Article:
Banks and commodity companies set the pace as the FTSE 100 extended its run into record territory on Tuesday, taking the gains for the blue-chip index to 13 per cent since the UK voted for Brexit.
Sentiment towards the FTSE 100 has brightened on optimism over bank earnings as bond yields rise, and on the support a stronger oil price is giving the commodities sector.
“The FTSE 100 is starting 2017 as it left off in 2016,” said Rebecca O’Keeffe, head of investment at Interactive Investor. “Strong upward trends for banks and miners were strongly supportive for investors last year, but it is a much harder call to suggest that they will sustain their relentless progress deep into the new year.”
London-listed companies with earnings in dollars have also been beneficiaries as the weakness in the pound flatters their earnings. In early trading on Tuesday, InterContinental Hotels, the hotel group with significant operations in the US, topped the leaderboard, up 3.8 per cent.
Analysts at Barclays said the stock was the best positioned among its peers to benefit from a potential acceleration in US growth, which president-elect Donald Trump has pledged. The bank also lifted its rating on stock in the operator of the Crowne Plaza and Holiday Inn brands from “equal-weight” to “overweight”.
Among banks, Royal Bank of Scotland rose 1.7 per cent and Lloyds Banking Group was up 1.6 per cent. Commodities trader and miner Glencore was 1.8 per cent stronger. Rolls-Royce, the exporter of jet engines, was up 1.4 per cent.
By mid-morning in London, the FTSE 100 added a further 0.4 per cent to 7,163.82. Although sterling’s decline has helped those companies with big dollar earnings, it has left the index down 6 per cent since June when measured in the US currency.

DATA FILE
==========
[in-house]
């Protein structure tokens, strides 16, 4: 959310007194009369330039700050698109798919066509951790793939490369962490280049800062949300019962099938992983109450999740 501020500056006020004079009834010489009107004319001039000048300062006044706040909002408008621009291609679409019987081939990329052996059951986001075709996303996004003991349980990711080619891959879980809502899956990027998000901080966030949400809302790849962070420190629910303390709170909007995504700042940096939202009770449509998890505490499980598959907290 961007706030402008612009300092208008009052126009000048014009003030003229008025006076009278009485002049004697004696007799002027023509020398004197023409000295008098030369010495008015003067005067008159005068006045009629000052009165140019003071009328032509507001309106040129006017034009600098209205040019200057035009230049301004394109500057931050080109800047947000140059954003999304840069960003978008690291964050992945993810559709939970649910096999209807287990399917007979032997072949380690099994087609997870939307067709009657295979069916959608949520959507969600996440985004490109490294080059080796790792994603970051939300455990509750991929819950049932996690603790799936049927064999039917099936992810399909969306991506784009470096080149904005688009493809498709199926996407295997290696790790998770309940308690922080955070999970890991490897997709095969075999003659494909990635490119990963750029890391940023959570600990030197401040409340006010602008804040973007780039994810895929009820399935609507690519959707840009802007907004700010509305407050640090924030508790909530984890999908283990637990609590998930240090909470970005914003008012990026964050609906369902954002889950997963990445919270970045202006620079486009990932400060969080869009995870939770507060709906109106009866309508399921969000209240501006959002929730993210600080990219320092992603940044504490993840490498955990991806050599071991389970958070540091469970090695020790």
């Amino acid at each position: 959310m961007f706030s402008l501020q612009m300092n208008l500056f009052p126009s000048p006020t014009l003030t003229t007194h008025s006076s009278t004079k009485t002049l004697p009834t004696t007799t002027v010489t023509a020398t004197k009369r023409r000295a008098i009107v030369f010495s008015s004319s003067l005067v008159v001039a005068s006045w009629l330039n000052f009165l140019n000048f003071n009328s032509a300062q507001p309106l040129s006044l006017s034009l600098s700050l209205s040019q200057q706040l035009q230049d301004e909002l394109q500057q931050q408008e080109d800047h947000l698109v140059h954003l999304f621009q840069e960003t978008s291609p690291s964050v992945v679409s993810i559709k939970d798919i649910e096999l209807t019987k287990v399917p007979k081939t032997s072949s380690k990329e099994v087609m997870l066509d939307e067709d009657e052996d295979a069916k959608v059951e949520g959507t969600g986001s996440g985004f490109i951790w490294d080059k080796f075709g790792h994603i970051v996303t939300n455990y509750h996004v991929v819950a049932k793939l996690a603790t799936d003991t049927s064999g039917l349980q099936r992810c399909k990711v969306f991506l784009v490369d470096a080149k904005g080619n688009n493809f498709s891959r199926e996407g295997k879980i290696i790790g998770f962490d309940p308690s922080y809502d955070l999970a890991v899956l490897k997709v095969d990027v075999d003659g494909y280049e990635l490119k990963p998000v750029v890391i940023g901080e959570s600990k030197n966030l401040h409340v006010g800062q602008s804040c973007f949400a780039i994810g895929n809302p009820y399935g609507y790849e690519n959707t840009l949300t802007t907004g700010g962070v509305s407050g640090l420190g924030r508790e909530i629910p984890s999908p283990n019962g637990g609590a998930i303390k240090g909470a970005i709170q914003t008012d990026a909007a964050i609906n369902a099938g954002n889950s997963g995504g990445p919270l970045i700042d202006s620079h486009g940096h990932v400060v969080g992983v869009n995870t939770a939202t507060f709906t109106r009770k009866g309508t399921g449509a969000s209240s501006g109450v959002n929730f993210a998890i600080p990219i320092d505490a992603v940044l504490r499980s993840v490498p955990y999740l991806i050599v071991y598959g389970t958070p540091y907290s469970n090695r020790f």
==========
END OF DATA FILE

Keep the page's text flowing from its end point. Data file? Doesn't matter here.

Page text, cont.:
The mood on the first trading day of the year was helped by better than expected data from the UK manufacturing sector. The December purchasing managers’ index from IHS Markit was the strongest since June 2014. It rose to 56.1 from 53.6, eclipsing forecasts of 53.3.
James Knightley, senior UK economist at ING, said the report “suggests the Brexit referendum has not harmed the UK’s manufacturing sector,” with the boost to the sector from sterling’s fall “being seen in the new orders component with export orders performing well”.
Investors will be focused on Wall Street’s opening, with the Dow Jones Industrial Average set to open within about 100 points of the 20,000 level it came close to breaking towards the end of last month. The S&P 500 is also forecast to open higher.
However, given the strong gains for the FTSE 100 index there were also notes of caution.
Yael Selfin, head of macroeconomics at KPMG in the UK, identified the resilient UK economy as an important factor in the rally, but warned that “with Donald Trump set to take office early next year, a number of elections taking place in Europe, as well as the triggering of Article 50 on the horizon, we could see further market volatility ahead”.
Meanwhile, the UK-focused FTSE 250 remained unable to break new ground on Tuesday. It was up 0.2 per cent at 18,112.91. It remains more than 150 points off its closing high for 2016, reached in October, lacking the depth of the FTSE 100’s more international make-up.
Richard Hunter, head of research at Wilson King, pointed out that the mid-cap index was “less sheltered by the world economy”, and put the relative underperformance down to lingering concern about the dangers posed by the UK’s departure from the EU.
“The FTSE 250’s lag is notable. It is more than likely that part of it stems from the different picture drawn by forward-looking economic indicators, such as business confidence,” said Mr Hunter. “We know that 2017 will be tough. Until we see signs of how tough the mid-cap index is likely to stay behind.”